DARVEAU, LOUIS-MICHEL, notary, journalist, and literary critic, b. 29 Sept. 1833 at Quebec, son of Grégoire Darveau and Marie Simpson; d. 24 Aug. 1875 in his native city.
Louis-Michel Darveau entered the Petit Séminaire of Quebec in 1845 and finished his classical education six years later. On 5 May 1856 he became a notary. He seldom acted in this capacity, preferring the more exciting career of a journalist. On 9 March 1858, at Quebec, he started a weekly L’Observateur, which had as its motto: “I observe everything; I support the good; I fight the bad and with a laugh I tell each person the truth about himself.” Darveau regularly used banter as an antidote for the ridiculous in his contemplation of the world and the life of men. He published the last number of L’Observateur on 17 May 1860, and 33 days later started a more moderate weekly La Réforme, in which he undertook the defence of the Rouge party.
In May 1863, a new political team headed by John Sandfield Macdonald and Antoine-Aimé Dorion* came into power; the Liberals were seeking an organ to represent their ideas and approached Darveau with a view to making La Réforme a party newspaper. As they considered the weekly a little too radical, Antoine-Aimé Dorion and Luc Letellier* de Saint-Just, the minister of agriculture, negotiated with its owner to get him to change his attitude. They asked him to let them choose another name for the journal, as well as a new editor. Darveau accepted these two conditions, but refused a third: that of allowing the name of a figure-head to appear as owner in place of his. An agreement was finally reached in August: Darveau assumed all the costs of publication in exchange for a promise of political patronage. The last number of La Réforme appeared on 18 August, and the first issue of La Tribune seven days later. But contrary to the promises they had made, the governing party did not reimburse the owner for the sums spent in maintaining the Liberal paper. This situation irritated Darveau. On 19 September, to force the government’s hand, he announced the discontinuance of La Tribune as a daily paper speaking for the party in power. He resumed publication five days later, however, after reaching an understanding with Napoléon Aubin*. Aubin induced Darveau to sign an agreement to sell, which was realized on 9 Nov. 1863. Frustrated, the Quebec journalist left for Montreal, where he wrote for a number of papers. He contributed in particular to Le National, a paper with liberal and democratic leanings.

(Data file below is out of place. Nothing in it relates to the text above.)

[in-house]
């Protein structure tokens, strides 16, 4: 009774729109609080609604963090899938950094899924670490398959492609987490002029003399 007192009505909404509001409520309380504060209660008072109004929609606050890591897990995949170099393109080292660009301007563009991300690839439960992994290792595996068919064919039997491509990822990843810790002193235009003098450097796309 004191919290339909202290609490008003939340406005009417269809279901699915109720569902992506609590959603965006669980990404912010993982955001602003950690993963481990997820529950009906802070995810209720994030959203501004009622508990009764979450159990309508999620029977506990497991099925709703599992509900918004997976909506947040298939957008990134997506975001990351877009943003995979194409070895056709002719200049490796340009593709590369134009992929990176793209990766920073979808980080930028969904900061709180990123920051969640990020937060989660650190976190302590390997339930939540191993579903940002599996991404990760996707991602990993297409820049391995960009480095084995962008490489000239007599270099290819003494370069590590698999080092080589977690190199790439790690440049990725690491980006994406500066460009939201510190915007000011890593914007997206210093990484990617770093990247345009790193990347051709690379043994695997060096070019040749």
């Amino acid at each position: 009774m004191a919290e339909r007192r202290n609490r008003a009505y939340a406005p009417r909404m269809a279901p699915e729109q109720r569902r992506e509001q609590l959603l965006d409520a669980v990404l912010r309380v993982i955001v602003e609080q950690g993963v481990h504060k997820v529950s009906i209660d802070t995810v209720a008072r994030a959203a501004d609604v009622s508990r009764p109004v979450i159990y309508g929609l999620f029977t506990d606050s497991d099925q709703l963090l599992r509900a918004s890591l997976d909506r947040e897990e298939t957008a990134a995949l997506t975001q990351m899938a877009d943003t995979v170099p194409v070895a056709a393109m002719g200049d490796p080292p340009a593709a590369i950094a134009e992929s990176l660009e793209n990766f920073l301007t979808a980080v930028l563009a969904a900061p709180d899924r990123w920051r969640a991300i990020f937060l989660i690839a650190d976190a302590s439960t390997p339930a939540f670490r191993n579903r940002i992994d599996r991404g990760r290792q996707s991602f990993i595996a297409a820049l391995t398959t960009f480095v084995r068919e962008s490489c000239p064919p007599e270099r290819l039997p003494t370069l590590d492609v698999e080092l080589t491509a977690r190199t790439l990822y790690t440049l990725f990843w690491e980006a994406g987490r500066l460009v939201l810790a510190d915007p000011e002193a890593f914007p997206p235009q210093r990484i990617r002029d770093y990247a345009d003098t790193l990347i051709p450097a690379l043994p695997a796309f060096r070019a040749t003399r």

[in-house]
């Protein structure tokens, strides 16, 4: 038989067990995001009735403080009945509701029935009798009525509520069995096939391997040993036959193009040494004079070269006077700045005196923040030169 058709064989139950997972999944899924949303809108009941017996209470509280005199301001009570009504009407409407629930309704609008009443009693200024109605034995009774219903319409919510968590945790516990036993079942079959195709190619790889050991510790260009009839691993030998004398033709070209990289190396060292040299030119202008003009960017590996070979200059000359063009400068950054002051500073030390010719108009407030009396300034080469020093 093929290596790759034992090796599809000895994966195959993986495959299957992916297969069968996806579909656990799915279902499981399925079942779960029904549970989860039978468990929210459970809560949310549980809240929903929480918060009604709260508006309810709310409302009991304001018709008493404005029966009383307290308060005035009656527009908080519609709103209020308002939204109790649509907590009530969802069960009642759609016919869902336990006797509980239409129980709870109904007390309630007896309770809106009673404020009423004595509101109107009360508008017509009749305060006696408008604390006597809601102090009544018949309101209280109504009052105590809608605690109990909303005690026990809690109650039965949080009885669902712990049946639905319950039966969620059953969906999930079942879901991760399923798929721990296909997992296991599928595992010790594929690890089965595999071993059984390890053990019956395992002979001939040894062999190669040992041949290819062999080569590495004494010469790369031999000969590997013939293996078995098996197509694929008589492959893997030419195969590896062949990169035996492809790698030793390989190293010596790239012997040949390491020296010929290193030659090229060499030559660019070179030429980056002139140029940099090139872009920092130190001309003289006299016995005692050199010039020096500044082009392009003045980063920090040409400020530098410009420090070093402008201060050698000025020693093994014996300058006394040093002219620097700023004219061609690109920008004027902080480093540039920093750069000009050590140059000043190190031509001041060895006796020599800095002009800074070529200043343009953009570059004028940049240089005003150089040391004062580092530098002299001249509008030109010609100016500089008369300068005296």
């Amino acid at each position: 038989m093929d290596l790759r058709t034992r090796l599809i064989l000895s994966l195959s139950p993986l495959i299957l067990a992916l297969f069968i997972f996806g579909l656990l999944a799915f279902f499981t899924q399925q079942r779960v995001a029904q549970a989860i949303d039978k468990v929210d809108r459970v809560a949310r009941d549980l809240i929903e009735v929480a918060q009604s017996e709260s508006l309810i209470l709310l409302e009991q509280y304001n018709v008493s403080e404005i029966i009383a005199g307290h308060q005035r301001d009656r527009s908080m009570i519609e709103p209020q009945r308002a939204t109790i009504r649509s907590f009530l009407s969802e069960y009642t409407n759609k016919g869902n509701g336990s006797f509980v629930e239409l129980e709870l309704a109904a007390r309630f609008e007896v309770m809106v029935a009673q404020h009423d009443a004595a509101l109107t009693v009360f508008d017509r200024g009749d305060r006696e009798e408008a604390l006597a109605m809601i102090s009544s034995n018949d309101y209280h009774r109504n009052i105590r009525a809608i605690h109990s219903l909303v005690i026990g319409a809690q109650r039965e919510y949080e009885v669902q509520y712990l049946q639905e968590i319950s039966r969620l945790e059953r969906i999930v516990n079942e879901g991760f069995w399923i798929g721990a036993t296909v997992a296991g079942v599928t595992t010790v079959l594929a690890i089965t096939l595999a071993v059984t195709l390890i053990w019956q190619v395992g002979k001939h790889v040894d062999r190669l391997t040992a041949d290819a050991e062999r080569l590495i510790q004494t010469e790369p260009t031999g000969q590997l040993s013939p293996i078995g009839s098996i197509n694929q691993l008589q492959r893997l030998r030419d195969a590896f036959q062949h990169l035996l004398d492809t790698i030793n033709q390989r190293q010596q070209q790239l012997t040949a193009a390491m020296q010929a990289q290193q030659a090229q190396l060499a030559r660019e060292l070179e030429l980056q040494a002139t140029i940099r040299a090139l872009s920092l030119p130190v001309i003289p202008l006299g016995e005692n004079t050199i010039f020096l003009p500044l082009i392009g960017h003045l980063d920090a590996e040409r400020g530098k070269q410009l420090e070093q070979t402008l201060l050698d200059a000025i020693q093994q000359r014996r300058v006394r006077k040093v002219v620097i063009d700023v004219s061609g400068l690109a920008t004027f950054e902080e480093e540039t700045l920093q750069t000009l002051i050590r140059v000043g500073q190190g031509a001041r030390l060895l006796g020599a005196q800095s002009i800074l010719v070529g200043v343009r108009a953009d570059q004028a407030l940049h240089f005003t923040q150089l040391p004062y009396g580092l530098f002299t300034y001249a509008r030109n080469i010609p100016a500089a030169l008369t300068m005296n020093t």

In 1864, at the time of an action brought against the broker John R. Healy [see Octave Crémazie], Darveau prepared a pamphlet, Cause célèbre; procès de J.-R. Healy, en juillet 1864 . . . affaire Crémazie, in which he attempted to disparage Joseph–Édouard Cauchon*, François Évanturel*, and Augustin Côté*, his political enemies; these three had stood surety for loans contracted by Octave Crémazie.
Darveau belonged to the school of Louis-Joseph Papineau, Antoine-Aimé Dorion, and Louis-Antoine Dessaulles*. He was a Rouge: an idealist, a patriot, and a democrat. He had close ties with the nationalists of the Saint-Jean-Baptiste societies and the radical liberals of the Institut Canadien of Montreal. He even delivered lectures to these associations, and L’Observateur published two of them. In the first, given before the Société Saint-Jean-Baptiste of Quebec on 15 Jan. 1858, he declared his nationalist and democratic stand: “we are Catholics and French; we must always be so. We have two principles to defend: Catholicism and democracy; they constitute our nationality. We cannot defend one and deny the other: they are identical.” On the national level, Darveau considered the independence of the United Canadas as “the supreme end towards which the destiny of the country is bent.” As a French Canadian nationalist, he propagated a veritable mystique of the Patriotes of 1837–38. But, for him, the real value of a people is revealed in its literary accomplishments.
Afflicted with partial paralysis in 1867, Darveau was unable to walk and remained tied to an armchair until his death. Despite his illness, he found the courage to become a literary critic and to write several biographies. He published the first portion of them in 1873 in his volume Nos hommes de lettres. Although he put into it all his talent and effort, this work is not a masterpiece of literary criticism; he accepted or rejected an author’s opinion to the extent that it resembled his own patriotic and democratic ideal. Death struck him down on 24 Aug. 1875 and prevented him from publishing a second volume. On 7 Jan. 1857, at Saint-Roch in Quebec, he had married Henriette Giguère; they had no children.
Louis-Michel Darveau was above all a radical journalist, a supporter of democratic ideas and freedom of expression. Unfortunately, at that period there was no place for independent journalism. Papers that wished to survive had to remain strictly tied to political parties.
AJM, Greffe de Louis-Michel Darveau, 1871–1874. AJQ, Greffe de Louis-Michel Darveau, 1856–1868. Archives paroissiales de Saint-Roch (Québec), Registre des baptêmes, mariages et sépultures. ASQ, Fichier des anciens du séminaire. L.-M. Darveau, Nos hommes de lettres (Montréal, 1873). L’Observateur (Québec), 9 mars 1858–21 mars 1860. La Réforme (Québec), 9 juin 1860–18 août 1863. La Tribune (Québec), 25 août–15 sept. 1863. Beaulieu et Hamelin, Journaux du Québec, 204, 215, 223–24. P.-G. Roy, Fils de Québec, IV, 133–35. Lareau, Hist. de la littérature canadienne. J.-P. Tremblay, A la recherche de Napoléon Aubin (Vie des Lettres canadiennes, 7, Québec, 1969).